Words by Claudia Bigongiari
All images © Kyler Zeleny
Kyler Zeleny (born in 1988) is a Canadian photographer and researcher coming from his beloved even though isolated ‘Berta. When he was 16 there wasn’t much to do but driving around and looking at the old buildings slowly disappearing back in nature. “Just for having something to do” with friends, he tells.
Very young, he already had a fine instinct for lighting and composition, without a proper awareness of photography. His first memory with the camera goes back two years before holding a Canon Powershot 3.2, since then Kyler never stopped documenting the landscape and life of Western Canada.
In 2011 he began a real journey around Canadian and north American countries, the idea wasn’t to locate something in particular but to explore the location, he calls it the “grounded theory” when findings themselves drive you to what exists and why. “I simply began by knowing that I wanted to visually document my home region.”
The open space doesn’t discourage him, prairies become Kyler’s muse. He wants to understand how rural culture is visually represented and why prairies never had an imaginary before, instead they are forgotten places, with no identity.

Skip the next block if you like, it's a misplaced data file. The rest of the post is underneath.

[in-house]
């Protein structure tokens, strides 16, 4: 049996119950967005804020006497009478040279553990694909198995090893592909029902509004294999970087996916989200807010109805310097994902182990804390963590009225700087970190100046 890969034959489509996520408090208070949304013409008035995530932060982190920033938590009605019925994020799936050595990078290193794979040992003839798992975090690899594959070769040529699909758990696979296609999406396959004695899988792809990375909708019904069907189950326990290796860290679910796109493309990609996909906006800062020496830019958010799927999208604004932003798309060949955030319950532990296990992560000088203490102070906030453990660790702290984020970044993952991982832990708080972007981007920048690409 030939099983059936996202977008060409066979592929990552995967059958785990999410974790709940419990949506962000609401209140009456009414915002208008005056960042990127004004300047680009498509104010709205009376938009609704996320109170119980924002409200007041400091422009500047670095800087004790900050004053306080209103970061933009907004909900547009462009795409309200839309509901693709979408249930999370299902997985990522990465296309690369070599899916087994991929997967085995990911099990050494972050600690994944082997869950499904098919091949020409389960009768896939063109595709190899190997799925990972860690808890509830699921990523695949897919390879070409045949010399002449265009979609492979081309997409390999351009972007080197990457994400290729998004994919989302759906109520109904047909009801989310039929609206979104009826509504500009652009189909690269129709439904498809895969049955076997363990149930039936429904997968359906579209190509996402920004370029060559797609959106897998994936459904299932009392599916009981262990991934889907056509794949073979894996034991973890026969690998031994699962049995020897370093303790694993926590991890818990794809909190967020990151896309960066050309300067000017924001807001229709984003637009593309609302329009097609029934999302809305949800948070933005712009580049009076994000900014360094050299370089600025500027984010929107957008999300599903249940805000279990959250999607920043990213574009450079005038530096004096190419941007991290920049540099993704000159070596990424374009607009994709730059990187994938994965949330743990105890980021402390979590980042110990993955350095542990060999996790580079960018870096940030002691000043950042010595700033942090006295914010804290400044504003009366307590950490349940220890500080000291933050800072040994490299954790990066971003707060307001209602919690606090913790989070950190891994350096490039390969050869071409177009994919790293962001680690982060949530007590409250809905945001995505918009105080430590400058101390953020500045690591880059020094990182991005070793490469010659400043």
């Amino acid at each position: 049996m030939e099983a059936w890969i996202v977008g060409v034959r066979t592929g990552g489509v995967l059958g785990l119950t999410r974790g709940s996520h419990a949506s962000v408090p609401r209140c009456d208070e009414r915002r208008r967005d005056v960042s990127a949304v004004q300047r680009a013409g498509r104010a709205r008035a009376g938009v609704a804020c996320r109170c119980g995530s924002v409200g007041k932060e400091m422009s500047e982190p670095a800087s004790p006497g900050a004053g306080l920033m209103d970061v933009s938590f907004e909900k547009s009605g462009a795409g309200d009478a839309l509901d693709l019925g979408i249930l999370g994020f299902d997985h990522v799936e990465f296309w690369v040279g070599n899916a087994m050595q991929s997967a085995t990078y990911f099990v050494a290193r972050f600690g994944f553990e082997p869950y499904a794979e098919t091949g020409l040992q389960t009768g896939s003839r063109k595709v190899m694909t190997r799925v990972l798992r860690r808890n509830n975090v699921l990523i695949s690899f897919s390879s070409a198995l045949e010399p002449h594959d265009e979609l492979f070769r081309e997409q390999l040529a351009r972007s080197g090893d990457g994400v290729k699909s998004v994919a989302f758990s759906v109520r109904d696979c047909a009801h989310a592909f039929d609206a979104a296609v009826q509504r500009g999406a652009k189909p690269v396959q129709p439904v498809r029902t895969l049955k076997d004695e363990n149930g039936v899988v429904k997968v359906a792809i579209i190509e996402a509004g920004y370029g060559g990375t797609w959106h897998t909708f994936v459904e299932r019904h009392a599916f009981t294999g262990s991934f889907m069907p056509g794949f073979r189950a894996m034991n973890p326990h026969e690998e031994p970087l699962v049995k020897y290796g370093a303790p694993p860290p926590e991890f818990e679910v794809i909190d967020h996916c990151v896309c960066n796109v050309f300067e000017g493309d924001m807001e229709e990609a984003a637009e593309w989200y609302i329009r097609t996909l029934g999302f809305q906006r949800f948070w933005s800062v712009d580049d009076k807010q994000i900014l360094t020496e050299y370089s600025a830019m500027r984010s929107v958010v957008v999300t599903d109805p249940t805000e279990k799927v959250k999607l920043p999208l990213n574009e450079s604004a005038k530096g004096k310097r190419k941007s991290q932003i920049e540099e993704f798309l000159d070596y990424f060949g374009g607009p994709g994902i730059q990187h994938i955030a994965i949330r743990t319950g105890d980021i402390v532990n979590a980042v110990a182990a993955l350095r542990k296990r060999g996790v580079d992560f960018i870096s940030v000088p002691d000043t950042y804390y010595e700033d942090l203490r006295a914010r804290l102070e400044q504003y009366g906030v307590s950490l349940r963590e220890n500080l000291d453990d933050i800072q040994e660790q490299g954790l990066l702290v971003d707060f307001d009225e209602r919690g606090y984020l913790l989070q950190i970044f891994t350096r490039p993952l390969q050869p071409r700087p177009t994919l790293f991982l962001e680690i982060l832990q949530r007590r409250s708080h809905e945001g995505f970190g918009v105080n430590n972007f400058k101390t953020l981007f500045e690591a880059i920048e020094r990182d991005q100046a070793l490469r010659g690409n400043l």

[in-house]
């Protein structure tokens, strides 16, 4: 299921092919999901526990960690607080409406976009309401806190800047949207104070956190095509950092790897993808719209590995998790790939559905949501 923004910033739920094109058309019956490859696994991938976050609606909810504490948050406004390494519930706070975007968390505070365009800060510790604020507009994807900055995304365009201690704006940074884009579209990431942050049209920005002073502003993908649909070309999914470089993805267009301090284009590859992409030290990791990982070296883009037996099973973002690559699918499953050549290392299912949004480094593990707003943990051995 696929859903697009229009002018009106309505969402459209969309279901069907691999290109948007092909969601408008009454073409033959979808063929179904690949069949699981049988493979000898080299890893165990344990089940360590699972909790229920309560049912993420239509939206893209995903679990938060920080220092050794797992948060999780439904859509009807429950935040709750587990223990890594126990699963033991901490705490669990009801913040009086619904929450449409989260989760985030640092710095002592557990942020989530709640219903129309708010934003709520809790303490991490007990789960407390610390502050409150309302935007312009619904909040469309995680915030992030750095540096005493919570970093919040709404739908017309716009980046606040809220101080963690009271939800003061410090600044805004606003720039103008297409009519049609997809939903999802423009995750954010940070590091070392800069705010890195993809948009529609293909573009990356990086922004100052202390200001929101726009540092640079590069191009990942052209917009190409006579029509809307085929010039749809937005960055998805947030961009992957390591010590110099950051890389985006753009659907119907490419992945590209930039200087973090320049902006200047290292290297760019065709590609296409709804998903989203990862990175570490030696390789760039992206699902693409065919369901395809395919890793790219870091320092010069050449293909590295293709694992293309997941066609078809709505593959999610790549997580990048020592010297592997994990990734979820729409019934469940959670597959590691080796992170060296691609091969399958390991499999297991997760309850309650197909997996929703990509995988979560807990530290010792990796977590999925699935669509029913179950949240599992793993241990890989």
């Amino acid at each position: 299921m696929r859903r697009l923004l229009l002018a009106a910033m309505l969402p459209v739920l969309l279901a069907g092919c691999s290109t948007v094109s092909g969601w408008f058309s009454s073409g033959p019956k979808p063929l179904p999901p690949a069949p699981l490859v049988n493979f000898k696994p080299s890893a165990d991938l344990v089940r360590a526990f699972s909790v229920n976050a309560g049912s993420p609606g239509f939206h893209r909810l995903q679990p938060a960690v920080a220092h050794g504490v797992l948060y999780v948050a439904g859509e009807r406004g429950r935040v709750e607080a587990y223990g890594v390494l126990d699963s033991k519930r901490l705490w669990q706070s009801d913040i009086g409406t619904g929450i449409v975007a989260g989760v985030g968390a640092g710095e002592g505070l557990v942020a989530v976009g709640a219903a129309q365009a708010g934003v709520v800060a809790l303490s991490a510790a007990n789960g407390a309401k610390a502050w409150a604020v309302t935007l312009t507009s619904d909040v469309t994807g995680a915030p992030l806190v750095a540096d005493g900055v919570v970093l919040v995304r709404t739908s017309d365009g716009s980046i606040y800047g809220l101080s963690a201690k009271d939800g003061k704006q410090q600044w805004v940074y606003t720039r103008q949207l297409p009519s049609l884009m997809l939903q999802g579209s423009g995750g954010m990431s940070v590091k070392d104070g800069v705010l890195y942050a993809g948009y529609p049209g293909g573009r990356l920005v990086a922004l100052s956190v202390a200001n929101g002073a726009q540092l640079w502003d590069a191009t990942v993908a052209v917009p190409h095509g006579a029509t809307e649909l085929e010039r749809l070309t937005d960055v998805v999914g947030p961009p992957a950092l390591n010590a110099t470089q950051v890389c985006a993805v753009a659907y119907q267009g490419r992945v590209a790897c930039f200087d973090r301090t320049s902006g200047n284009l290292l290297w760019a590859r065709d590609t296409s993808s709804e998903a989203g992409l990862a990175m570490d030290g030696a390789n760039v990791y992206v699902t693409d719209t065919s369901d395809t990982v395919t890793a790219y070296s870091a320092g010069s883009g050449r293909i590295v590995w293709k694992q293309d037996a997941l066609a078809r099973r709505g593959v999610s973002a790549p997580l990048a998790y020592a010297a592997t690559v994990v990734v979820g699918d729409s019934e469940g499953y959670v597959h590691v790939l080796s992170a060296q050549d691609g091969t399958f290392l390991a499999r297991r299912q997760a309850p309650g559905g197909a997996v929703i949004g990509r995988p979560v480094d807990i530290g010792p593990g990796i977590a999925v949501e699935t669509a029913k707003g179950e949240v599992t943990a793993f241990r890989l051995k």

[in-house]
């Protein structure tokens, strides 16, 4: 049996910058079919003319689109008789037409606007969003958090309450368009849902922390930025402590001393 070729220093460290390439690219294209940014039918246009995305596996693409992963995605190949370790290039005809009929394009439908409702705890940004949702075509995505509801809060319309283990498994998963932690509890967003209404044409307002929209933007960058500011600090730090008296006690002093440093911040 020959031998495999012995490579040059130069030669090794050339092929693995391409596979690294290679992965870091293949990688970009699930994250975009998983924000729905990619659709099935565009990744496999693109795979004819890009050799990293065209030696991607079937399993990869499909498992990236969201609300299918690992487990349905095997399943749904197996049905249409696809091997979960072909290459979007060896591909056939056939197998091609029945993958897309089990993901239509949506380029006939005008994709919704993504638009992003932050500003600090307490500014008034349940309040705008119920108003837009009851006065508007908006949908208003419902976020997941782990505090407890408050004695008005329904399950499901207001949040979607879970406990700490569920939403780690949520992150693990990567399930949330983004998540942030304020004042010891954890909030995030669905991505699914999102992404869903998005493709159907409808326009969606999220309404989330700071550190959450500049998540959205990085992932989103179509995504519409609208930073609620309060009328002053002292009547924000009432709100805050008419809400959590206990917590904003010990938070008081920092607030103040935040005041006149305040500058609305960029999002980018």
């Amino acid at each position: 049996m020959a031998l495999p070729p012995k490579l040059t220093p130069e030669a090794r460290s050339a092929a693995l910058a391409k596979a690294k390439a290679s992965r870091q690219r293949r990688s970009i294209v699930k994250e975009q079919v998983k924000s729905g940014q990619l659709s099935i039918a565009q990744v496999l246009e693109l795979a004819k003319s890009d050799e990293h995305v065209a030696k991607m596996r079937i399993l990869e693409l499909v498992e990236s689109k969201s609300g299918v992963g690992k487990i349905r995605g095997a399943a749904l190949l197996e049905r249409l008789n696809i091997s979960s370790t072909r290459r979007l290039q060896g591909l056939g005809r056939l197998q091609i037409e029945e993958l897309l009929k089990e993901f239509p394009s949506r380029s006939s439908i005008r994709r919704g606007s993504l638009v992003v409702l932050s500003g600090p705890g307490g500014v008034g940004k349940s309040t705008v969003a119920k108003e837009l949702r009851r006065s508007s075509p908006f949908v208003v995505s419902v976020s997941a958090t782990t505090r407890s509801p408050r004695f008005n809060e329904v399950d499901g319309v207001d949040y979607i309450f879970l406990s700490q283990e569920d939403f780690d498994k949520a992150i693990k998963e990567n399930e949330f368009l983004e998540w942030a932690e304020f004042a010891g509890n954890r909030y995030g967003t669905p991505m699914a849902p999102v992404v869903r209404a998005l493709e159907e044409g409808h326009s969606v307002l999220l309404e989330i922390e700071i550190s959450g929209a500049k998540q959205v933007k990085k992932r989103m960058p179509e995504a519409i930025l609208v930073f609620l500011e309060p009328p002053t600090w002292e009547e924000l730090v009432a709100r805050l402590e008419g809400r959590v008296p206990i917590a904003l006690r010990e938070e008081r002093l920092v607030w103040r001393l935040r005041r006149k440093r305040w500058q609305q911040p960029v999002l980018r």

Zeleny collects his travel in the form of the photo-book, something that could fit in people hands: “I was interested in making a project that could be accessible to those within the images”. Out West is the first chapter of the trilogy, published in 2014, where he presents small rural communities of 1000 or less inhabitants. After finishing it “I felt the work was done, I wasn’t done with the region”, he needed to make more, explains Kyler.
He started driving across the 4 western provinces of Canada, places suffering their state of uncertainty due to urbanisation, lack of heritage, abandonment, nature was more and more hiding the old architectures. Out West pays a particular attention on landscape, while the second twos “began simply putting myself in motion”, more focusing on people, the resilient inhabitants plenty of stories about prairies.